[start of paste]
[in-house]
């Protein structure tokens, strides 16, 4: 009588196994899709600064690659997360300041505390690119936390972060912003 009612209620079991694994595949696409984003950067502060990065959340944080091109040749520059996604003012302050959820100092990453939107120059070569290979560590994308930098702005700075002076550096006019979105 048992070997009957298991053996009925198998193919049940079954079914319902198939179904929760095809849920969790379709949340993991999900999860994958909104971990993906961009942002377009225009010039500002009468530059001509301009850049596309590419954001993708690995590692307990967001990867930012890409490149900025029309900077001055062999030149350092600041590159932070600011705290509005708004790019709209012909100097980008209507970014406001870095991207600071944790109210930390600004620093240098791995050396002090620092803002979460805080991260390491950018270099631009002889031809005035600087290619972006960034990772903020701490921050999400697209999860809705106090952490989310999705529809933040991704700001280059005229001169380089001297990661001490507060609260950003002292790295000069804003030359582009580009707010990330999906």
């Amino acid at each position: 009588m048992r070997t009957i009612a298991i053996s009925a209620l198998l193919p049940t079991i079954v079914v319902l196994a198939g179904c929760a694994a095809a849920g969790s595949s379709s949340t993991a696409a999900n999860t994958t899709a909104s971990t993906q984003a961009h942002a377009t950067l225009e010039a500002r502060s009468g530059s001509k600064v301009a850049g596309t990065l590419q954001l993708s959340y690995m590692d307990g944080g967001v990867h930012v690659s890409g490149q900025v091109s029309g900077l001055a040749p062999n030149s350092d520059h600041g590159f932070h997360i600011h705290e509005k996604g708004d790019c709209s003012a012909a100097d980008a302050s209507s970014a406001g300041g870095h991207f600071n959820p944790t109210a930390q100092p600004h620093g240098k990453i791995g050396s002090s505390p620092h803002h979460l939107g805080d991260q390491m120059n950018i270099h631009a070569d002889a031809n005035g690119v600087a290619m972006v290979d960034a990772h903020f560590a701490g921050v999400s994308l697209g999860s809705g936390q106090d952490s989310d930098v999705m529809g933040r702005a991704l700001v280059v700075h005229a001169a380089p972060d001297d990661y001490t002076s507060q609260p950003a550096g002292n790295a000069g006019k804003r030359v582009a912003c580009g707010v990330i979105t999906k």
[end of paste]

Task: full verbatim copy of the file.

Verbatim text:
[in-house]
């Protein structure tokens, strides 16, 4: 009588196994899709600064690659997360300041505390690119936390972060912003 009612209620079991694994595949696409984003950067502060990065959340944080091109040749520059996604003012302050959820100092990453939107120059070569290979560590994308930098702005700075002076550096006019979105 048992070997009957298991053996009925198998193919049940079954079914319902198939179904929760095809849920969790379709949340993991999900999860994958909104971990993906961009942002377009225009010039500002009468530059001509301009850049596309590419954001993708690995590692307990967001990867930012890409490149900025029309900077001055062999030149350092600041590159932070600011705290509005708004790019709209012909100097980008209507970014406001870095991207600071944790109210930390600004620093240098791995050396002090620092803002979460805080991260390491950018270099631009002889031809005035600087290619972006960034990772903020701490921050999400697209999860809705106090952490989310999705529809933040991704700001280059005229001169380089001297990661001490507060609260950003002292790295000069804003030359582009580009707010990330999906």
């Amino acid at each position: 009588m048992r070997t009957i009612a298991i053996s009925a209620l198998l193919p049940t079991i079954v079914v319902l196994a198939g179904c929760a694994a095809a849920g969790s595949s379709s949340t993991a696409a999900n999860t994958t899709a909104s971990t993906q984003a961009h942002a377009t950067l225009e010039a500002r502060s009468g530059s001509k600064v301009a850049g596309t990065l590419q954001l993708s959340y690995m590692d307990g944080g967001v990867h930012v690659s890409g490149q900025v091109s029309g900077l001055a040749p062999n030149s350092d520059h600041g590159f932070h997360i600011h705290e509005k996604g708004d790019c709209s003012a012909a100097d980008a302050s209507s970014a406001g300041g870095h991207f600071n959820p944790t109210a930390q100092p600004h620093g240098k990453i791995g050396s002090s505390p620092h803002h979460l939107g805080d991260q390491m120059n950018i270099h631009a070569d002889a031809n005035g690119v600087a290619m972006v290979d960034a990772h903020f560590a701490g921050v999400s994308l697209g999860s809705g936390q106090d952490s989310d930098v999705m529809g933040r702005a991704l700001v280059v700075h005229a001169a380089p972060d001297d990661y001490t002076s507060q609260p950003a550096g002292n790295a000069g006019k804003r030359v582009a912003c580009g707010v990330i979105t999906k």